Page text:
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Thread: Imperial College COVID-19 Response Team Report / March 16

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    Imperial College COVID-19 Response Team Report / March 16

    Quote Originally Posted by Juvenal View Post
    The estimates for covid-19 are 80 percent, or around 250 million infected, and an IFR around 1 percent.

    That's 2.5 million.

    The ICL study examined a number of NPIs separately and in tandem and estimated that number could be cut in half.
    Quote Originally Posted by carpedm9587 View Post
    Do you have a source for this? I'd love to look at it.

    Thanks!
    The primary source that informed public policy on non-pharmaceutical interventions (NPIs) was released on March 16 "On behalf of the Imperial College COVID-19 Response Team." They examined combinations of four NPIs using a standard epidemiological model.

    Abstract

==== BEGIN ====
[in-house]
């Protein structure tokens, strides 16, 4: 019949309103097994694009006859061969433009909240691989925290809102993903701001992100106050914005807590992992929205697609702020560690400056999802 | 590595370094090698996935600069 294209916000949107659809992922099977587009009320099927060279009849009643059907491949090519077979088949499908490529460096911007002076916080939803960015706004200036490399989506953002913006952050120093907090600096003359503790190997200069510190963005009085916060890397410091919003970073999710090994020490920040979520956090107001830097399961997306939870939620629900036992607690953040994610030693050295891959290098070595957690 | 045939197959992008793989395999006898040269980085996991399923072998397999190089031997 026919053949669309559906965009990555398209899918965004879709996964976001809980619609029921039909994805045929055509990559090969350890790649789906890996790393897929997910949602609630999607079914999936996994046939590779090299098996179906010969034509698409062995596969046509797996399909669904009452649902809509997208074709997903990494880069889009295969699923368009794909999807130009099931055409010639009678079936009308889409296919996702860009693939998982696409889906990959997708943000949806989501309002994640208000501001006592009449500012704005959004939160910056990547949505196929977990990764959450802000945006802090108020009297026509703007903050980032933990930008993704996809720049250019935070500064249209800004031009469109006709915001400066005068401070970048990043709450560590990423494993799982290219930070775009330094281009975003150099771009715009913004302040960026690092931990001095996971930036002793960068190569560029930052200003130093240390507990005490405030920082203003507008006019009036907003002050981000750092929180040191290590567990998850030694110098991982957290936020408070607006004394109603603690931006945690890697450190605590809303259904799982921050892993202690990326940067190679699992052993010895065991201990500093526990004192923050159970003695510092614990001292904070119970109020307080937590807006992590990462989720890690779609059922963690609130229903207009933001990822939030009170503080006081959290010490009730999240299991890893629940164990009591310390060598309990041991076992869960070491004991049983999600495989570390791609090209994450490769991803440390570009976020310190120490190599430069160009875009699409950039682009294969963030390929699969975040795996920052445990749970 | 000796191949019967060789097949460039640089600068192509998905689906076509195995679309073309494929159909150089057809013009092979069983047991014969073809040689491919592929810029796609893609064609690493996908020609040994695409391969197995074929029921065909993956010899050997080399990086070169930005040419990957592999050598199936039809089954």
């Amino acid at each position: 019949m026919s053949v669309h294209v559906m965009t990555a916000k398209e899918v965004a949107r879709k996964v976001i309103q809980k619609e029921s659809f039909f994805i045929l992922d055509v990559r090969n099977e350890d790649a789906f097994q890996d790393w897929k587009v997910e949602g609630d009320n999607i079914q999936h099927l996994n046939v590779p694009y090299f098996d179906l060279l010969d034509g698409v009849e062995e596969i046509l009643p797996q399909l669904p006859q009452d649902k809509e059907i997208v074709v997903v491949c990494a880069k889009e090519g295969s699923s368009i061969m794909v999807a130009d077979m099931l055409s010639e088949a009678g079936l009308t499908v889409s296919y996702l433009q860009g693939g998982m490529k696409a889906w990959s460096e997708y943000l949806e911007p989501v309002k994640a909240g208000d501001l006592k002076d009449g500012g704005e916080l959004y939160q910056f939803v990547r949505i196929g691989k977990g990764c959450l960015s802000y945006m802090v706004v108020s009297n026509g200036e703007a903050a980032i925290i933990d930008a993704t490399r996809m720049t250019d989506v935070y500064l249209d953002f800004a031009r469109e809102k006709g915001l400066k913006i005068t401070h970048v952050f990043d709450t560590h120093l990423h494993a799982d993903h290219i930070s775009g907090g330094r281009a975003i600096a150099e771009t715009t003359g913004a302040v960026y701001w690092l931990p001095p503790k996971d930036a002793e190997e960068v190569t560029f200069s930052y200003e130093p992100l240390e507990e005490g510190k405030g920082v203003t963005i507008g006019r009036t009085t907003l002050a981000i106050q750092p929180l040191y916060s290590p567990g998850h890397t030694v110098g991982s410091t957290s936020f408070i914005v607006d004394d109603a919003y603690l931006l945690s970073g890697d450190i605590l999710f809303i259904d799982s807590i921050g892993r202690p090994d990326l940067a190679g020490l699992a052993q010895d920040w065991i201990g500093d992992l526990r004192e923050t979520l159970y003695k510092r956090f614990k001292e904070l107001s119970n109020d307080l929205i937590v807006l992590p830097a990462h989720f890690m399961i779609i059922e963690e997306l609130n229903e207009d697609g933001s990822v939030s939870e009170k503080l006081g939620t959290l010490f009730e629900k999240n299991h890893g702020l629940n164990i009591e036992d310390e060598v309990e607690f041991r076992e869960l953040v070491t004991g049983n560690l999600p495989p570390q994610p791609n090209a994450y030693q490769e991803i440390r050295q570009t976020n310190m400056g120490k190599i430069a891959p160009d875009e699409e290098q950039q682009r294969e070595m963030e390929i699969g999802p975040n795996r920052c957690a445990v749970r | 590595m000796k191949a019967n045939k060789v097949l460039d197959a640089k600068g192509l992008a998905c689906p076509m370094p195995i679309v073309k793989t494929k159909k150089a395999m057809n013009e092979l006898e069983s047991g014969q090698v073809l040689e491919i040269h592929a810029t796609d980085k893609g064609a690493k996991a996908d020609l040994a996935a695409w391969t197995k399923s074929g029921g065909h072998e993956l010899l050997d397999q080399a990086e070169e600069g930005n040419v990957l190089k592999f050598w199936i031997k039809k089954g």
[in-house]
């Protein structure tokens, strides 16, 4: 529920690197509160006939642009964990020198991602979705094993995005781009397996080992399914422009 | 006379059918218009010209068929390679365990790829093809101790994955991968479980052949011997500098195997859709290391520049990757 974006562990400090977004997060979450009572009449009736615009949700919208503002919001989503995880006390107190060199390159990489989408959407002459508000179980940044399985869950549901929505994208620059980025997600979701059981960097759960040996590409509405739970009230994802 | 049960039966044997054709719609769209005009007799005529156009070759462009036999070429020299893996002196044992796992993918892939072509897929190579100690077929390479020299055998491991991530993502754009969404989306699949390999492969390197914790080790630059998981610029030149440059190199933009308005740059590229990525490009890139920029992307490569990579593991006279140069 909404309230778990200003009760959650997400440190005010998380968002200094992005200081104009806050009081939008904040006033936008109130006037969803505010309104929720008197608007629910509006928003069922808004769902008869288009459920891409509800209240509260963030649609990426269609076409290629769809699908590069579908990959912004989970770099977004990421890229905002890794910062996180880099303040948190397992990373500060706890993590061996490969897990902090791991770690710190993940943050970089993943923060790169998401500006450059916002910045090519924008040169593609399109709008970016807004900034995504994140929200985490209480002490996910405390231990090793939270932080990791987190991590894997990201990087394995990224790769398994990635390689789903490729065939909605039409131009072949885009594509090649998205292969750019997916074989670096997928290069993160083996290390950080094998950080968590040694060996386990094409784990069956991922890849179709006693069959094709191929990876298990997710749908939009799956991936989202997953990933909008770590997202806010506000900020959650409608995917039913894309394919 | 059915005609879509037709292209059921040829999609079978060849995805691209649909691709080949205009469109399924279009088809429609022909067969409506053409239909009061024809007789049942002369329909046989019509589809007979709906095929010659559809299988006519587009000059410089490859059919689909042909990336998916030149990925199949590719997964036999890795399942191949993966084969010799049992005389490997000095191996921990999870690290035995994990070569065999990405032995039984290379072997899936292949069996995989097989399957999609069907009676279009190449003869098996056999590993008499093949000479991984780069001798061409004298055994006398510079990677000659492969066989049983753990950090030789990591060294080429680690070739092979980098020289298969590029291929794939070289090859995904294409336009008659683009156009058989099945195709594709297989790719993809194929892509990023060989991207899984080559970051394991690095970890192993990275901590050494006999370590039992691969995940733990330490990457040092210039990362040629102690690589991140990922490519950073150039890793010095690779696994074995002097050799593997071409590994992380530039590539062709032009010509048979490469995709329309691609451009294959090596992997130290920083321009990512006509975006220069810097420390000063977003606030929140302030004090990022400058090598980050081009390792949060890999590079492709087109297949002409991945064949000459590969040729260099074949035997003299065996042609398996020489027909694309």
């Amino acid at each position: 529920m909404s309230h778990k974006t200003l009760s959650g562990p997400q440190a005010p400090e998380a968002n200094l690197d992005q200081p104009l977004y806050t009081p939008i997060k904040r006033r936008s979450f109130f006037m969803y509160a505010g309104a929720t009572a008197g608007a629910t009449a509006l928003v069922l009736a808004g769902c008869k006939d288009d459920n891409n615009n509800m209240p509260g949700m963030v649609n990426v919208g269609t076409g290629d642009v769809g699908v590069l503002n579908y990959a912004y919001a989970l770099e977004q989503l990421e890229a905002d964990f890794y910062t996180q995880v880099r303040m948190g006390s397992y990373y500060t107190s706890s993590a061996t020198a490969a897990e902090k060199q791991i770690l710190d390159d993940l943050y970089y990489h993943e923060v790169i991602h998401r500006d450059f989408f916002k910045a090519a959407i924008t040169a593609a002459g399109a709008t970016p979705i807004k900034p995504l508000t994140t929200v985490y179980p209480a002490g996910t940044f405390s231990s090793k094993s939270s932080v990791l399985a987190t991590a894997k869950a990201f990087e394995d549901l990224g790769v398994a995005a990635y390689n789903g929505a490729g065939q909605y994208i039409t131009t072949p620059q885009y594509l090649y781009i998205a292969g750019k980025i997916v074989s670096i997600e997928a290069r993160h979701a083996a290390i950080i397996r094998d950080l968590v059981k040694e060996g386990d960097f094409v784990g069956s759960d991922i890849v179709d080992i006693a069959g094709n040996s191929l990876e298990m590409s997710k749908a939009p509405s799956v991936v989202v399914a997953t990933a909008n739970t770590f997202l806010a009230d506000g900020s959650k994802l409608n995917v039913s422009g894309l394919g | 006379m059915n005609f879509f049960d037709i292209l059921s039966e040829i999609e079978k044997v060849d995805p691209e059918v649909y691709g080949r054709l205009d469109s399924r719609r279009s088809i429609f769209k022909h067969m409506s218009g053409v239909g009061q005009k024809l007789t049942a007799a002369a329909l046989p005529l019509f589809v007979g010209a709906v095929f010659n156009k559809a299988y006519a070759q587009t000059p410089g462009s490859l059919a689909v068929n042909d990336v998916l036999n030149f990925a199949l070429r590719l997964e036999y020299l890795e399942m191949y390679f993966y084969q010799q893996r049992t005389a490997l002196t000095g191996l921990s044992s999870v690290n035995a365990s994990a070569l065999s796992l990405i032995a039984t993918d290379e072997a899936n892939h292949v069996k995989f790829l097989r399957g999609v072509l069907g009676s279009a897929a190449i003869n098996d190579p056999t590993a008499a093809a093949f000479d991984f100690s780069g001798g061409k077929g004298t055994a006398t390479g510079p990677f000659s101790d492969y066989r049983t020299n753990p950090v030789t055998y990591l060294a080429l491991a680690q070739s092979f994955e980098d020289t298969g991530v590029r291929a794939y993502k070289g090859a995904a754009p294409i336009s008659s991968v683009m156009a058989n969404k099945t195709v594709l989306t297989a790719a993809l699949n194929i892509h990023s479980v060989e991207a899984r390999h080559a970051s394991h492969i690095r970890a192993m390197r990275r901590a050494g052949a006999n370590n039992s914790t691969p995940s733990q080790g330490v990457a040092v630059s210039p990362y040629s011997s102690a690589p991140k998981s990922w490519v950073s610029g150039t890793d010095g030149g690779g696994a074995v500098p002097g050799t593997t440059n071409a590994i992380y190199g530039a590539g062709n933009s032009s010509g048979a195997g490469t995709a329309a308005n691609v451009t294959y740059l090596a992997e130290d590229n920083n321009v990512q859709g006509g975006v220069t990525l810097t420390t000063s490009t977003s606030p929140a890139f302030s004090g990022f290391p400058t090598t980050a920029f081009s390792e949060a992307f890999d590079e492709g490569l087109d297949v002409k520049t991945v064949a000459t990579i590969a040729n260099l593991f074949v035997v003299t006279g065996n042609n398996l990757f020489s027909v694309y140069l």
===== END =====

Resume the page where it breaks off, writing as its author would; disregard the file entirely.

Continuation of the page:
The global impact of COVID-19 has been profound, and the public health threat it represents is the most serious seen in a respiratory virus since the 1918 H1N1 influenza pandemic. Here we present the results of epidemiological modelling which has informed policymaking in the UK and other countries in recent weeks. In the absence of a COVID-19 vaccine, we assess the potential role of a number of public health measures – so-called non-pharmaceutical interventions (NPIs) – aimed at reducing contact rates in the population and thereby reducing transmission of the virus. In the results presented here, we apply a previously published microsimulation model to two countries: the UK (Great Britain specifically) and the US. We conclude that the effectiveness of any one intervention in isolation is likely to be limited, requiring multiple interventions to be combined to have a substantial impact on transmission. Two fundamental strategies are possible: (a) mitigation, which focuses on slowing but not necessarily stopping epidemic spread – reducing peak healthcare demand while protecting those most at risk of severe disease from infection, and (b) suppression, which aims to reverse epidemic growth, reducing case numbers to low levels and maintaining that situation indefinitely. Each policy has major challenges. We find that that optimal mitigation policies (combining home isolation of suspect cases, home quarantine of those living in the same household as suspect cases, and social distancing of the elderly and others at most risk of severe disease) might reduce peak healthcare demand by 2/3 and deaths by half. However, the resulting mitigated epidemic would still likely result in hundreds of thousands of deaths and health systems (most notably intensive care units) being overwhelmed many times over. For countries able to achieve it, this leaves suppression as the preferred policy option. We show that in the UK and US context, suppression will minimally require a combination of social distancing of the entire population, home isolation of cases and household quarantine of their family members. This may need to be supplemented by school and university closures, though it should be recognised that such closures may have negative impacts on health systems due to increased absenteeism. The major challenge of suppression is that this type of intensive intervention package – or something equivalently effective at reducing transmission – will need to be maintained until a vaccine becomes available (potentially 18 months or more) – given that we predict that transmission will quickly rebound if interventions are relaxed. We show that intermittent social distancing – triggered by trends in disease surveillance – may allow interventions to be relaxed temporarily in relative short time windows, but measures will need to be reintroduced if or when case numbers rebound. Last, while experience in China and now South Korea show that suppression is possible in the short term, it remains to be seen whether it is possible long-term, and whether the social and economic costs of the interventions adopted thus far can be reduced.